Spectre

The 24th entry in the long-running franchise concerning the adventures of super-spy James Bond has become something of a contentious subject amongst my friends. If the word Bond is uttered, usually in a bar after a few drinks, then the result is always the same. We will start by having a unanimous split decision as to whether Craig is a better bond than Connery, he is, although Connery certainly has the best bond films under his belt. From there the discussion will inevitably move onto Spectre, and whether the film is a boring, muddled, campy follow-up to Skyfall, or whether the film is a rather brilliant love-letter to a simpler time in the Bond Franchise, a film that does not attempt another re-invention of the formula, but is content to present a modern interpretation of precisely why audiences have continued to fall in love with the Bond series.

If there are any positives to Spectre, and there are many, despite what some people will say, is that it once again showcases the talent of Mendes as a director. The film is a visual masterpiece: whether it is gliding through the crowds of the day of the dead parade in Mexico, gazing at the stunning location of a clinic perched atop a mountain, or capturing a despondent bond travelling into the midst of a colossal fog in a sequence that strike this reviewer as a cross between the aquatic adventures of Huckleberry Finn and the gothic aesthetics of Dracula or The Woman in White. There are very few moments in Spectre that you are not gazing in awe at the screen, either from the gorgeous locations or the abundance of great action sequences.

The plot that ties these sequences together is one that attempts to wrestle the plot-lines from the first three Craig adventures while also laying the foundation for the next installment. Having foiled a terrorist attack during the brilliant opening sequence, a scene that allows Bond to showcase all of the skills a highly trained agent would need, including agility, hand-to-hand combat, both on the ground and inside a moving vehicle, and flying a malfunctioning helicopter; Bond discovers a clue that leads him into a direct conflict with shady organisation Spectre, led by mysterious figure Franz Oberhauser (Christoph Waltz) who is planning on opening his own version of MI5 with help from his own agent, a slimy character whom Bond immediately calls C. The letter stands for careless, among other things that I will not reveal here. There are also some links between Oberhauser and Bond that I will not spoil, but anyone who has watched the previous incarnations of Bond will recognize the shadow of a classic villain, and more importantly their iconic pet.

Whilst Casino Royale showcased the emotional destruction of a young bond, and Skyfall focused on a Bond who was both physically as well as psychologically destroyed by his service to his country, the defining characteristic of the Bond in Spectre is a lack of confidence. This is the first time we have really seen the character come to terms with his life outside of the agency: the villain played by Waltz is not a character whose master plan has been thwarted by Bond, but is instead someone who is able to cut through the myths that surround Bond and destroy the people who are closest to him. The dynamic between these characters is fascinating, especially during an extended torture sequence that comes very close to matching the brutal violence of a similar scene in Casino Royale. The key difference is in the dynamic between the characters: if Le Chifre was unsuccessful in his attempt to physically and symbolically castrate Bond then Oberhauser is able to systematically cut through the bravado and non-chalant charm of Bond. “Can you hurry it up, nothing is as painful as listening to you talk” is the weak reply that highlights the power Oberhauser holds over our hero. Another source of concern for Bond is the introduction of bond girl Madeleine Swann (played by Lea Seydoux).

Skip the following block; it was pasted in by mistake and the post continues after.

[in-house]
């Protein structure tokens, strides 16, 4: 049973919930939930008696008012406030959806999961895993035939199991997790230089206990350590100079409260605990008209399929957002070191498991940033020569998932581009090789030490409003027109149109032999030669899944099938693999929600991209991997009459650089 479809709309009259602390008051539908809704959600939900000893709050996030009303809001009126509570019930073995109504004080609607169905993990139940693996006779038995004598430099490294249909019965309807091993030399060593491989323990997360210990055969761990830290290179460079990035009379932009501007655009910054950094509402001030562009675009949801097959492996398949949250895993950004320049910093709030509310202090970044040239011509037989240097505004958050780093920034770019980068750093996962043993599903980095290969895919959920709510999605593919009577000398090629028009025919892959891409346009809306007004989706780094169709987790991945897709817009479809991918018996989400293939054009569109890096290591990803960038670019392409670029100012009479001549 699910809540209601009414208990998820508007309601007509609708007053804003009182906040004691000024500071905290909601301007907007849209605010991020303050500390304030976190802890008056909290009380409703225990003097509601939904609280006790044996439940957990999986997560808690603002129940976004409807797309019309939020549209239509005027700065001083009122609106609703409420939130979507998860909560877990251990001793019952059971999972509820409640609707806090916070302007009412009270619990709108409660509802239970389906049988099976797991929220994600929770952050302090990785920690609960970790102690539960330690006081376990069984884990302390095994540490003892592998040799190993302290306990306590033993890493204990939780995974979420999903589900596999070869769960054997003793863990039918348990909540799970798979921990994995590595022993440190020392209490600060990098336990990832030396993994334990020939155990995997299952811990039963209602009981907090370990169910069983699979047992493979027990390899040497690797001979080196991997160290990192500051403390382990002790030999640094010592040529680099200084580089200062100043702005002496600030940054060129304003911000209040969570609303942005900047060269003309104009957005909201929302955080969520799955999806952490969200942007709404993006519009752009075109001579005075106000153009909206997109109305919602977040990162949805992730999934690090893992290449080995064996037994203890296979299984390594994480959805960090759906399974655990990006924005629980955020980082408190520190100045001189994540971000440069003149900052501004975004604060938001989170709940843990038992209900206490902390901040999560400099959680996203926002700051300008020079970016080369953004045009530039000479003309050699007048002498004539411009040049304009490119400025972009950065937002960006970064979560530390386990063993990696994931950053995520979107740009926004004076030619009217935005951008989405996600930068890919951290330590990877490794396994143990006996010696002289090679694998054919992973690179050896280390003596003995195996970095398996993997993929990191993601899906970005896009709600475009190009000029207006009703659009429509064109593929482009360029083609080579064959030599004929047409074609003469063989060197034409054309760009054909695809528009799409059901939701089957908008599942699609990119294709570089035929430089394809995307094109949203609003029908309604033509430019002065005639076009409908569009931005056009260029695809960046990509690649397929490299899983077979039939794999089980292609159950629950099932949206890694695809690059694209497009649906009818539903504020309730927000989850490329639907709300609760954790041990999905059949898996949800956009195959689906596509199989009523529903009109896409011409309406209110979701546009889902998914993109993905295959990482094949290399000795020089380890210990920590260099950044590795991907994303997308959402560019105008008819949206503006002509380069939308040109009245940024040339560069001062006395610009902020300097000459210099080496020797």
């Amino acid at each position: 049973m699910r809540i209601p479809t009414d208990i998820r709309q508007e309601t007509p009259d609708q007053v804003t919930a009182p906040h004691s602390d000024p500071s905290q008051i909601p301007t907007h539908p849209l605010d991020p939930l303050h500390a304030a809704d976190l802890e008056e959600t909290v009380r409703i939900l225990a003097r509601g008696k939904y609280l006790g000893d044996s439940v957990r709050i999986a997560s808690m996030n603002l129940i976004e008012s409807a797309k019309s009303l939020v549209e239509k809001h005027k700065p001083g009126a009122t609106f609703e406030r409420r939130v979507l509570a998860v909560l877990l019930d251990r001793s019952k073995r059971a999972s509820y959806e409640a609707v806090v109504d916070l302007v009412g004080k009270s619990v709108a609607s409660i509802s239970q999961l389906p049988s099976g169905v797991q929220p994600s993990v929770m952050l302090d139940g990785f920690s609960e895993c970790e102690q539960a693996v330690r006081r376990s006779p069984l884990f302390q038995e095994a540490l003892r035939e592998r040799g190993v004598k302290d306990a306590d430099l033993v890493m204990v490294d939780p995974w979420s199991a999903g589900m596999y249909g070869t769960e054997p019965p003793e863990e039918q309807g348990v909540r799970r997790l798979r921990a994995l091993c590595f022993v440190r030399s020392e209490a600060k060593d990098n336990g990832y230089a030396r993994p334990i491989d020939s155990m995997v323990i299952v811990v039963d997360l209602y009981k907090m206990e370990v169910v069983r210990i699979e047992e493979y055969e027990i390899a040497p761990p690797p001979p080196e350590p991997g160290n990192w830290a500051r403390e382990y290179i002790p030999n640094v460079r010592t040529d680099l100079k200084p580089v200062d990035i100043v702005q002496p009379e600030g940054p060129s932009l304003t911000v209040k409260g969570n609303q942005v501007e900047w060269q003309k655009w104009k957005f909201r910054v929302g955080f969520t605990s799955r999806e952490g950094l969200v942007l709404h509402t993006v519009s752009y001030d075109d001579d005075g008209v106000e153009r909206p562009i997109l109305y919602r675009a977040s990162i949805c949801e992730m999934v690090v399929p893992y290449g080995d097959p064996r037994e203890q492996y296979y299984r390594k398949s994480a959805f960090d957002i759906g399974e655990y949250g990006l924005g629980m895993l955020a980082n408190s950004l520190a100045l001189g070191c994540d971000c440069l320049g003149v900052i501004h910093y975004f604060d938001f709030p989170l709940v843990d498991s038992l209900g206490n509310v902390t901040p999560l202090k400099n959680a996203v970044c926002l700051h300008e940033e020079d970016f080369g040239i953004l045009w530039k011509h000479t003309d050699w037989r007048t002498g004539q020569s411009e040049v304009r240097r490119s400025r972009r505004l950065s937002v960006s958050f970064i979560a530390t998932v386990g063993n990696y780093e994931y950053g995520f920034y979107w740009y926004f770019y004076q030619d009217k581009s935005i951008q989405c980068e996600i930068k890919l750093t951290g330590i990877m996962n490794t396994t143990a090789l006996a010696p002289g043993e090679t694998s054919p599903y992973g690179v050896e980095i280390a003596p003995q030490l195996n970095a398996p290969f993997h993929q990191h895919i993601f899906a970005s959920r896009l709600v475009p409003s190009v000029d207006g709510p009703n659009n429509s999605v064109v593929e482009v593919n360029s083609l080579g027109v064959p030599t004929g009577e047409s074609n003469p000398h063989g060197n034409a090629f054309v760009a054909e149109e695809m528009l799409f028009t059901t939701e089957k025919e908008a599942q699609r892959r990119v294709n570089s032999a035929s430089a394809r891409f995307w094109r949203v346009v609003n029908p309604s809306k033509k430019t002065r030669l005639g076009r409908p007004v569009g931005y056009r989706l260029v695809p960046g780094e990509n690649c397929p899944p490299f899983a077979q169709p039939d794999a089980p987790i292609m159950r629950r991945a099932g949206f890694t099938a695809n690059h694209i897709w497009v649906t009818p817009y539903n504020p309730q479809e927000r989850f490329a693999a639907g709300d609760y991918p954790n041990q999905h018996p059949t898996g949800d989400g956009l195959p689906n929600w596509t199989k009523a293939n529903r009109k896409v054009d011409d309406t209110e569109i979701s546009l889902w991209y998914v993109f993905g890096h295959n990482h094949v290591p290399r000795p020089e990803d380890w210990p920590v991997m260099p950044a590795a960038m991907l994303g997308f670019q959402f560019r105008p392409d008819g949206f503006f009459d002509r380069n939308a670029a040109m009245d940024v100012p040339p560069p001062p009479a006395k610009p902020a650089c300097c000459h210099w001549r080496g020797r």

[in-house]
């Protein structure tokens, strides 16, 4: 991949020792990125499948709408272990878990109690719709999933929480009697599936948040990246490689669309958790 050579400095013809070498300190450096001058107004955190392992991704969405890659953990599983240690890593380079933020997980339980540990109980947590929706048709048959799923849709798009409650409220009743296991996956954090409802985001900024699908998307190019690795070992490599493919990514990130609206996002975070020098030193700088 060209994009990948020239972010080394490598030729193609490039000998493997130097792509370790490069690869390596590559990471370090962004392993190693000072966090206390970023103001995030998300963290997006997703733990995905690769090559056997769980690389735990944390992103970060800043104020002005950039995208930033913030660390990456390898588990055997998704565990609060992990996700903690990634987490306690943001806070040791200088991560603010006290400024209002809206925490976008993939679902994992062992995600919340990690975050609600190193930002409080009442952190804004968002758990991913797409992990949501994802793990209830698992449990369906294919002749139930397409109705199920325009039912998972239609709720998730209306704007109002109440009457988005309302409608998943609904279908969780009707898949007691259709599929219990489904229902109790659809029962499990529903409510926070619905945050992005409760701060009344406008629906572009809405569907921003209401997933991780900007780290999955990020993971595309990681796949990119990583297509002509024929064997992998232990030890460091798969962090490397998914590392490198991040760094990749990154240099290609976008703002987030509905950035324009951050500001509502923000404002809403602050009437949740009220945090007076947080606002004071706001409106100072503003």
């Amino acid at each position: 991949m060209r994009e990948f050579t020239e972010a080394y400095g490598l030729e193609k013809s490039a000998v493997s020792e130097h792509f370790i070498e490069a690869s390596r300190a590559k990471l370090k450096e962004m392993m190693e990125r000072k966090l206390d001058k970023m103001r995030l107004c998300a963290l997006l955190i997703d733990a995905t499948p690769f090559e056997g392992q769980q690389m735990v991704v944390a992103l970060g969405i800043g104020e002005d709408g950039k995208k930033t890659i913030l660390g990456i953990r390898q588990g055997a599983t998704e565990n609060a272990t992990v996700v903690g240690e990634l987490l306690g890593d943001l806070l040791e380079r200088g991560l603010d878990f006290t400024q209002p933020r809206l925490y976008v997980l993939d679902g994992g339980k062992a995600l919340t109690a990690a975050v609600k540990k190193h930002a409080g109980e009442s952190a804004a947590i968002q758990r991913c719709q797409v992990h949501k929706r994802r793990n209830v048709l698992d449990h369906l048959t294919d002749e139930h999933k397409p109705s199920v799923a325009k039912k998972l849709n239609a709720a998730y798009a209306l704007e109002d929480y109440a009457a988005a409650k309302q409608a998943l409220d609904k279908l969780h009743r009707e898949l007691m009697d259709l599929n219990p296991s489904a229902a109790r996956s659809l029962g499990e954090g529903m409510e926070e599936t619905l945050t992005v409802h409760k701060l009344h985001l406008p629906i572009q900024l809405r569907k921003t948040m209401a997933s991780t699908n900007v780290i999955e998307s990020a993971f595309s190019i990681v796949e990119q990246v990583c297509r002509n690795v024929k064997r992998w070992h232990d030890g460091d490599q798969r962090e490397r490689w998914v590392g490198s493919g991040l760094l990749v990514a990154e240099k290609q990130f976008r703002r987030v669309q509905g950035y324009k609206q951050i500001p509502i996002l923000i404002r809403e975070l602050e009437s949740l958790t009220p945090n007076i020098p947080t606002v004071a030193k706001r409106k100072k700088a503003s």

Swann is the reincarnation of the Diana Rigg character from On Her Majesty’s Secret Service, just one of the many references to that film that appear in Spectre, as she is the female equivalent to Bond in almost every way. She is alluring, but can also repel, she is vulnerable but is not a victim: a quality that she shows in a scene in which Bond attempts to teach her to use a firearm. Their relationship is much stronger than the women in the previous Craig films, but this is actually one of the weaker elements of the film. There is very little chemistry between Craig and Seydoux while the relationship that has been built up has very little place in the world of Bond. This is a shame as Lea Seydoux is a terrific actress, but her character may be doomed to the role of plot device in the following installments.

Aside from a few weak elements, Spectre is a strong entry in the Bond franchise. The decision to focus on tying up the loose ends from the previous films means that there is a sense of progression when the credits begin to roll. As brilliant as the Craig films have been, with the exception of Quantum, they have suffered from stationary narratives: each of the films have tried to position themselves as the platform for the modern Bond series to rise, and have failed because the next installment had to wrestle with the threads left dangling from their predecessors. Spectre feels different in that it feels like the end of something, but more importantly lays the groundwork for something to rise in it’s place.

Rating: 4/5

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